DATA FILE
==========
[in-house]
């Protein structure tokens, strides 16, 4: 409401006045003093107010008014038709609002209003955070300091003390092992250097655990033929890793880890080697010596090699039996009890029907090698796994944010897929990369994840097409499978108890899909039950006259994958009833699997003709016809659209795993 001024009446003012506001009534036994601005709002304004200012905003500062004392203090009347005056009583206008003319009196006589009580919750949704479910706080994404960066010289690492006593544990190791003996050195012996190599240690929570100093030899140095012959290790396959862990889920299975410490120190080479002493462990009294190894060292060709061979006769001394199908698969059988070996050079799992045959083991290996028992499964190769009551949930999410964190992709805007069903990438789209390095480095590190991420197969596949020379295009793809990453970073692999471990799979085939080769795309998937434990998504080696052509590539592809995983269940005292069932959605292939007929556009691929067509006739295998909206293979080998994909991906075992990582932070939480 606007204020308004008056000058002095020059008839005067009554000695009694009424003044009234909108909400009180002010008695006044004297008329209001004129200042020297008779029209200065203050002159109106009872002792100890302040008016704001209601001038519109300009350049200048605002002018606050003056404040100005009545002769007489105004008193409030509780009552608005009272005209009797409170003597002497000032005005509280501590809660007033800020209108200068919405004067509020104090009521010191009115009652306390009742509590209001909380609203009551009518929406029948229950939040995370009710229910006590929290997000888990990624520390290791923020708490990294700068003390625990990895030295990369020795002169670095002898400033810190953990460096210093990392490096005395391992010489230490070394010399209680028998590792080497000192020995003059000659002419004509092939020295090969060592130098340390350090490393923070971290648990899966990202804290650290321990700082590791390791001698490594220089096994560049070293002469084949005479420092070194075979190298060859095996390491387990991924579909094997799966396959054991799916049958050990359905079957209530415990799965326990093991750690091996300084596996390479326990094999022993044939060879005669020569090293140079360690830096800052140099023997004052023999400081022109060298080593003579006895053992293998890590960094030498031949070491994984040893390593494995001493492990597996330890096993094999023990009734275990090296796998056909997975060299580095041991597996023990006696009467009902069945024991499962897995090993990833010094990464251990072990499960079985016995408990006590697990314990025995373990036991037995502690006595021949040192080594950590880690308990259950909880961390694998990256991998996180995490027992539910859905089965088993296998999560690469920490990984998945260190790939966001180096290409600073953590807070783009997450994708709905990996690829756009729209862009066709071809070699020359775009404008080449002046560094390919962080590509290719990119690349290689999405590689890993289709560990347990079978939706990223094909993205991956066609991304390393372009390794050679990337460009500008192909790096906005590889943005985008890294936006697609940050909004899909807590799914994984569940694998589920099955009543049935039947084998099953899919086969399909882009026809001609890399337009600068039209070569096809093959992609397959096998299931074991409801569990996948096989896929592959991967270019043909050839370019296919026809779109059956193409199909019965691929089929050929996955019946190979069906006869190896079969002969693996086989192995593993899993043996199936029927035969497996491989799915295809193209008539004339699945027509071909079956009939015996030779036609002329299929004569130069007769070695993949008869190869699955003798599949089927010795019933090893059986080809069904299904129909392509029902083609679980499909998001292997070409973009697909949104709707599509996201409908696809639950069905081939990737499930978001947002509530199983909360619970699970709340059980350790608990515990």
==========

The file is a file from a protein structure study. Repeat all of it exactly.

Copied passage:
[in-house]
């Protein structure tokens, strides 16, 4: 409401006045003093107010008014038709609002209003955070300091003390092992250097655990033929890793880890080697010596090699039996009890029907090698796994944010897929990369994840097409499978108890899909039950006259994958009833699997003709016809659209795993 001024009446003012506001009534036994601005709002304004200012905003500062004392203090009347005056009583206008003319009196006589009580919750949704479910706080994404960066010289690492006593544990190791003996050195012996190599240690929570100093030899140095012959290790396959862990889920299975410490120190080479002493462990009294190894060292060709061979006769001394199908698969059988070996050079799992045959083991290996028992499964190769009551949930999410964190992709805007069903990438789209390095480095590190991420197969596949020379295009793809990453970073692999471990799979085939080769795309998937434990998504080696052509590539592809995983269940005292069932959605292939007929556009691929067509006739295998909206293979080998994909991906075992990582932070939480 606007204020308004008056000058002095020059008839005067009554000695009694009424003044009234909108909400009180002010008695006044004297008329209001004129200042020297008779029209200065203050002159109106009872002792100890302040008016704001209601001038519109300009350049200048605002002018606050003056404040100005009545002769007489105004008193409030509780009552608005009272005209009797409170003597002497000032005005509280501590809660007033800020209108200068919405004067509020104090009521010191009115009652306390009742509590209001909380609203009551009518929406029948229950939040995370009710229910006590929290997000888990990624520390290791923020708490990294700068003390625990990895030295990369020795002169670095002898400033810190953990460096210093990392490096005395391992010489230490070394010399209680028998590792080497000192020995003059000659002419004509092939020295090969060592130098340390350090490393923070971290648990899966990202804290650290321990700082590791390791001698490594220089096994560049070293002469084949005479420092070194075979190298060859095996390491387990991924579909094997799966396959054991799916049958050990359905079957209530415990799965326990093991750690091996300084596996390479326990094999022993044939060879005669020569090293140079360690830096800052140099023997004052023999400081022109060298080593003579006895053992293998890590960094030498031949070491994984040893390593494995001493492990597996330890096993094999023990009734275990090296796998056909997975060299580095041991597996023990006696009467009902069945024991499962897995090993990833010094990464251990072990499960079985016995408990006590697990314990025995373990036991037995502690006595021949040192080594950590880690308990259950909880961390694998990256991998996180995490027992539910859905089965088993296998999560690469920490990984998945260190790939966001180096290409600073953590807070783009997450994708709905990996690829756009729209862009066709071809070699020359775009404008080449002046560094390919962080590509290719990119690349290689999405590689890993289709560990347990079978939706990223094909993205991956066609991304390393372009390794050679990337460009500008192909790096906005590889943005985008890294936006697609940050909004899909807590799914994984569940694998589920099955009543049935039947084998099953899919086969399909882009026809001609890399337009600068039209070569096809093959992609397959096998299931074991409801569990996948096989896929592959991967270019043909050839370019296919026809779109059956193409199909019965691929089929050929996955019946190979069906006869190896079969002969693996086989192995593993899993043996199936029927035969497996491989799915295809193209008539004339699945027509071909079956009939015996030779036609002329299929004569130069007769070695993949008869190869699955003798599949089927010795019933090893059986080809069904299904129909392509029902083609679980499909998001292997070409973009697909949104709707599509996201409908696809639950069905081939990737499930978001947002509530199983909360619970699970709340059980350790608990515990």